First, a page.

pervading in this area of the criminal law. Limitations in comprehending the
unique nature and varying forces of the different forms of presumptions upon
the different kinds of burdens of proof arising in criminal trials complicate
matters. Sometimes we witness contradictory decisions among the different
hierarchies of courts in identical cases that bear similar issues and similar
evidence. It is apparent that the term ማ ም is employed in many legal
proceedings, but often with less clarity. There are confusions regarding the
interrelationship between burdens of proof and presumptions, and their interface
with other issues such as the principle (right) of presumption of innocence.
This Note sets out to expound how issues of burden and standard of proof are
allocated as between prosecuting authorities and accused persons in criminal
trials in general. It explains the nexus between the principle of presumption of
innocence, burdens of proof and standards of proof; it treats the implications of
the principle of presumption of innocence upon the allocation of evidential and
persuasive burdens of proof as between the state and the accused. It further
outlines the effects of the various forms of presumptions upon the different
kinds of burdens and standards of proof.
The first section of the note highlights the notion of burdens of proof and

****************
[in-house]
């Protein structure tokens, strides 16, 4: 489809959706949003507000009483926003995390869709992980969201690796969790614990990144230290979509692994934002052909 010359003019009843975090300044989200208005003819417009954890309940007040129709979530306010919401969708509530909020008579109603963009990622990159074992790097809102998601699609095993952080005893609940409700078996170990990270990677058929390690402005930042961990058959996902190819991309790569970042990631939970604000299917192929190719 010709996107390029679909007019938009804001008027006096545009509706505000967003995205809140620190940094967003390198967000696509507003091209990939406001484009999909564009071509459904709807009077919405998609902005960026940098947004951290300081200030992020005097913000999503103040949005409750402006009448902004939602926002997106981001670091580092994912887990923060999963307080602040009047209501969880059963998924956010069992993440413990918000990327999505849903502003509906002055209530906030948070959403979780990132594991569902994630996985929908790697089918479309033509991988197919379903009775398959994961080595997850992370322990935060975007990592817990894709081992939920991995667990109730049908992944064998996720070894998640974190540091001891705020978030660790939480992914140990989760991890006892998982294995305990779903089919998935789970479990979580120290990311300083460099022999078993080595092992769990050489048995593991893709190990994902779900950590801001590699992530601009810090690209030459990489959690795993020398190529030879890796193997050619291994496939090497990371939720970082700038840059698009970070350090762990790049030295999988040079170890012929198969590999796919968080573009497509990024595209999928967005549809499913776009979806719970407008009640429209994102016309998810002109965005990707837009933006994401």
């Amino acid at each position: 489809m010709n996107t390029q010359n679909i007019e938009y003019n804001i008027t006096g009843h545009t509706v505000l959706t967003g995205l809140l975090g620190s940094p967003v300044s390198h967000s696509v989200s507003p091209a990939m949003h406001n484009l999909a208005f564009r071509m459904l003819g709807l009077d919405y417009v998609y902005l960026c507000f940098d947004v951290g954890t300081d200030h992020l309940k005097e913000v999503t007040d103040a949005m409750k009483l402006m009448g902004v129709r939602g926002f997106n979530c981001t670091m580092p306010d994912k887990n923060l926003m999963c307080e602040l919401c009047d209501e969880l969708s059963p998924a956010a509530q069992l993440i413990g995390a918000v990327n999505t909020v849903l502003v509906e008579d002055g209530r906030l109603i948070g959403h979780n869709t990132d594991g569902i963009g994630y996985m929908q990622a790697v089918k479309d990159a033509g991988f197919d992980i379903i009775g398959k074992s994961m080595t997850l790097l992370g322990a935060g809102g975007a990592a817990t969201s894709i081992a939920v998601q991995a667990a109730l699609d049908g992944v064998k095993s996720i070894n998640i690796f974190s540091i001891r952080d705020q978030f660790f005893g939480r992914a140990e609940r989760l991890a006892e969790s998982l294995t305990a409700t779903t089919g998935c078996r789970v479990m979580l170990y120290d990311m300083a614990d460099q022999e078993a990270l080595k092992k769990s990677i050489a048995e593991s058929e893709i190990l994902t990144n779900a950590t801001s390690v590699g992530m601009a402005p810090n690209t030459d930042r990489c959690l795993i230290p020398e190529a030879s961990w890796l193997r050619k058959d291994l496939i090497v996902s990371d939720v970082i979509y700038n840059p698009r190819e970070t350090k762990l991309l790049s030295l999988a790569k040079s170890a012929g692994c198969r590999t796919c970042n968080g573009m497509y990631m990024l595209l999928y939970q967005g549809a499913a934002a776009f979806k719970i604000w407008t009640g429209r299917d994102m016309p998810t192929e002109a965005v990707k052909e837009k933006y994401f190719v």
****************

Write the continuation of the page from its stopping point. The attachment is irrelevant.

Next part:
their operations in criminal trials. Section 2 considers the interaction that exists
between the different kinds of presumptions and the various forms of burdens of
proof. The third section addresses issues relating to standards of proof, followed
by concluding remarks.
1. The Notion of Burdens of Proof and their Operations
Issues of burden and standard of proof are analyzed in the light of the material
(actus reus) and moral (mens rea) elements of an offence in a charge. The
analysis involves: (1) an examination of the allocation (distribution) of
obligations to introduce evidence and to prove particular material and moral
facts that establish an offence in a charge, and (2) a determination of the degree
to which those facts must be proved.
High Court. Then it went all through the Appellate and Cassation divisions of the
Southern Nations, Nationalities and Peoples Regional State Supreme Court and then
after reached to the Cassation Division of the Federal Supreme Court. After
thoroughly reviewing and revoking the decisions of the regional courts, the Cassation
Division of the Federal Supreme Court remanded this case again to the Hawasa City
High Court for re-trial. This Division has given a binding interpretation of Art 419 (1)
of the Criminal Code (2004). The interpretation has to do with burdens of proof
standards of proof and presumptions.